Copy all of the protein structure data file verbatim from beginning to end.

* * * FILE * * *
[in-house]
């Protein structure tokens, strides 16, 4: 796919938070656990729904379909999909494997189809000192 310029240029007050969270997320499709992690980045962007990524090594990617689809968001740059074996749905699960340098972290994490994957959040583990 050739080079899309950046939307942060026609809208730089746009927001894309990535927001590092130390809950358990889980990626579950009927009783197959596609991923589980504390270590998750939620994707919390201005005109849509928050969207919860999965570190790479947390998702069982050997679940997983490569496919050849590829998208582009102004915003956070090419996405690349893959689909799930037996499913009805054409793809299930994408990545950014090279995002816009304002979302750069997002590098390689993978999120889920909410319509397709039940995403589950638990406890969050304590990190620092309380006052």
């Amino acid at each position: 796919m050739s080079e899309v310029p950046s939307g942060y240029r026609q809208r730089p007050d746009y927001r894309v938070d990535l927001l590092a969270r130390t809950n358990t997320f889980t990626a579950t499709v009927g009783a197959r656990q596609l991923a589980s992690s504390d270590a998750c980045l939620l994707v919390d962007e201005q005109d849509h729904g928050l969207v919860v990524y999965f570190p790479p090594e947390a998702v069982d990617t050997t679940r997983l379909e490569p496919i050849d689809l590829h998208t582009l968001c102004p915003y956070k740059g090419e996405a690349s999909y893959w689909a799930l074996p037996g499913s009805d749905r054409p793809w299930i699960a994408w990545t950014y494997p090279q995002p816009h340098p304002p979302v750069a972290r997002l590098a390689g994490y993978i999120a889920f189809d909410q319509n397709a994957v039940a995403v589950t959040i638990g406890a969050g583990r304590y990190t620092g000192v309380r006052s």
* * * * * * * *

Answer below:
[in-house]
């Protein structure tokens, strides 16, 4: 796919938070656990729904379909999909494997189809000192 310029240029007050969270997320499709992690980045962007990524090594990617689809968001740059074996749905699960340098972290994490994957959040583990 050739080079899309950046939307942060026609809208730089746009927001894309990535927001590092130390809950358990889980990626579950009927009783197959596609991923589980504390270590998750939620994707919390201005005109849509928050969207919860999965570190790479947390998702069982050997679940997983490569496919050849590829998208582009102004915003956070090419996405690349893959689909799930037996499913009805054409793809299930994408990545950014090279995002816009304002979302750069997002590098390689993978999120889920909410319509397709039940995403589950638990406890969050304590990190620092309380006052």
């Amino acid at each position: 796919m050739s080079e899309v310029p950046s939307g942060y240029r026609q809208r730089p007050d746009y927001r894309v938070d990535l927001l590092a969270r130390t809950n358990t997320f889980t990626a579950t499709v009927g009783a197959r656990q596609l991923a589980s992690s504390d270590a998750c980045l939620l994707v919390d962007e201005q005109d849509h729904g928050l969207v919860v990524y999965f570190p790479p090594e947390a998702v069982d990617t050997t679940r997983l379909e490569p496919i050849d689809l590829h998208t582009l968001c102004p915003y956070k740059g090419e996405a690349s999909y893959w689909a799930l074996p037996g499913s009805d749905r054409p793809w299930i699960a994408w990545t950014y494997p090279q995002p816009h340098p304002p979302v750069a972290r997002l590098a390689g994490y993978i999120a889920f189809d909410q319509n397709a994957v039940a995403v589950t959040i638990g406890a969050g583990r304590y990190t620092g000192v309380r006052s």